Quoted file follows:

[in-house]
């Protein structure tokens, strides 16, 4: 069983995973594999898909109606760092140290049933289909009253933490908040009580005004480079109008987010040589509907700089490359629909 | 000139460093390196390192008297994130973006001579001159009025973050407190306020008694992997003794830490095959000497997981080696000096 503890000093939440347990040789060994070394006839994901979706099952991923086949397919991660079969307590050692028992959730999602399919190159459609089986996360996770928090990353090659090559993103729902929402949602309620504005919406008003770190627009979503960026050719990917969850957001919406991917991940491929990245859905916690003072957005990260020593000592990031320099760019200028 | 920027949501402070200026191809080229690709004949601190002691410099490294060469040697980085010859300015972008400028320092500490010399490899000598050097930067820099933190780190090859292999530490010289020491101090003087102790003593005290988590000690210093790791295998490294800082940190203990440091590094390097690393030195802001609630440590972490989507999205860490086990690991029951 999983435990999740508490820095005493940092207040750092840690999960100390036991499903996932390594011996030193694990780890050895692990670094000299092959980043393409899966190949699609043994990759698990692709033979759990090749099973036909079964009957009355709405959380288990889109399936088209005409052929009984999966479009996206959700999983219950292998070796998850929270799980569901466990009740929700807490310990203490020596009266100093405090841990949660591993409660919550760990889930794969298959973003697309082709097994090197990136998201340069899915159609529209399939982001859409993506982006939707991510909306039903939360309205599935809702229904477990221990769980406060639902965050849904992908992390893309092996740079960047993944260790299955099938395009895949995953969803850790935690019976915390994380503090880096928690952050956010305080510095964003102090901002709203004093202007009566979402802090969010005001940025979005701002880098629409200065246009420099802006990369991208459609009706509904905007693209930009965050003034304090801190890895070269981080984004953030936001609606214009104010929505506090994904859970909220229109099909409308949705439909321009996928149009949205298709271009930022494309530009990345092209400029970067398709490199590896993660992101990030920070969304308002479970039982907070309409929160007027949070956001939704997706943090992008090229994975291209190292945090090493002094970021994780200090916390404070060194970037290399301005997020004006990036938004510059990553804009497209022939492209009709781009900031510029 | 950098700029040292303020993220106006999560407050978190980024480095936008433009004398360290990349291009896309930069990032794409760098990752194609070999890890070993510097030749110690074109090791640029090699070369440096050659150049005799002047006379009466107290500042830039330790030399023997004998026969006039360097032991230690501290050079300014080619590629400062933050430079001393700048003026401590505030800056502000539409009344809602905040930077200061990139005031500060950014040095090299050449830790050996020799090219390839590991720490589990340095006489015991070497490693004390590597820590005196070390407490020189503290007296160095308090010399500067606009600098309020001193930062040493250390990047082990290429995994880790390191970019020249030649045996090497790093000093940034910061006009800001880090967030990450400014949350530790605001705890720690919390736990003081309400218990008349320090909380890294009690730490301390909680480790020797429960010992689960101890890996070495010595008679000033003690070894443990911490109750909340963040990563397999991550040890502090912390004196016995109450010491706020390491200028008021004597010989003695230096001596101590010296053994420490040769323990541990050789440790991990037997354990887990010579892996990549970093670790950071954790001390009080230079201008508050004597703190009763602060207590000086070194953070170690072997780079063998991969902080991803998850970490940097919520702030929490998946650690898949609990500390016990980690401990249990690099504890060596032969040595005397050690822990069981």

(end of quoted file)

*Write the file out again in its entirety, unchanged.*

[in-house]
């Protein structure tokens, strides 16, 4: 069983995973594999898909109606760092140290049933289909009253933490908040009580005004480079109008987010040589509907700089490359629909 | 000139460093390196390192008297994130973006001579001159009025973050407190306020008694992997003794830490095959000497997981080696000096 503890000093939440347990040789060994070394006839994901979706099952991923086949397919991660079969307590050692028992959730999602399919190159459609089986996360996770928090990353090659090559993103729902929402949602309620504005919406008003770190627009979503960026050719990917969850957001919406991917991940491929990245859905916690003072957005990260020593000592990031320099760019200028 | 920027949501402070200026191809080229690709004949601190002691410099490294060469040697980085010859300015972008400028320092500490010399490899000598050097930067820099933190780190090859292999530490010289020491101090003087102790003593005290988590000690210093790791295998490294800082940190203990440091590094390097690393030195802001609630440590972490989507999205860490086990690991029951 999983435990999740508490820095005493940092207040750092840690999960100390036991499903996932390594011996030193694990780890050895692990670094000299092959980043393409899966190949699609043994990759698990692709033979759990090749099973036909079964009957009355709405959380288990889109399936088209005409052929009984999966479009996206959700999983219950292998070796998850929270799980569901466990009740929700807490310990203490020596009266100093405090841990949660591993409660919550760990889930794969298959973003697309082709097994090197990136998201340069899915159609529209399939982001859409993506982006939707991510909306039903939360309205599935809702229904477990221990769980406060639902965050849904992908992390893309092996740079960047993944260790299955099938395009895949995953969803850790935690019976915390994380503090880096928690952050956010305080510095964003102090901002709203004093202007009566979402802090969010005001940025979005701002880098629409200065246009420099802006990369991208459609009706509904905007693209930009965050003034304090801190890895070269981080984004953030936001609606214009104010929505506090994904859970909220229109099909409308949705439909321009996928149009949205298709271009930022494309530009990345092209400029970067398709490199590896993660992101990030920070969304308002479970039982907070309409929160007027949070956001939704997706943090992008090229994975291209190292945090090493002094970021994780200090916390404070060194970037290399301005997020004006990036938004510059990553804009497209022939492209009709781009900031510029 | 950098700029040292303020993220106006999560407050978190980024480095936008433009004398360290990349291009896309930069990032794409760098990752194609070999890890070993510097030749110690074109090791640029090699070369440096050659150049005799002047006379009466107290500042830039330790030399023997004998026969006039360097032991230690501290050079300014080619590629400062933050430079001393700048003026401590505030800056502000539409009344809602905040930077200061990139005031500060950014040095090299050449830790050996020799090219390839590991720490589990340095006489015991070497490693004390590597820590005196070390407490020189503290007296160095308090010399500067606009600098309020001193930062040493250390990047082990290429995994880790390191970019020249030649045996090497790093000093940034910061006009800001880090967030990450400014949350530790605001705890720690919390736990003081309400218990008349320090909380890294009690730490301390909680480790020797429960010992689960101890890996070495010595008679000033003690070894443990911490109750909340963040990563397999991550040890502090912390004196016995109450010491706020390491200028008021004597010989003695230096001596101590010296053994420490040769323990541990050789440790991990037997354990887990010579892996990549970093670790950071954790001390009080230079201008508050004597703190009763602060207590000086070194953070170690072997780079063998991969902080991803998850970490940097919520702030929490998946650690898949609990500390016990980690401990249990690099504890060596032969040595005397050690822990069981």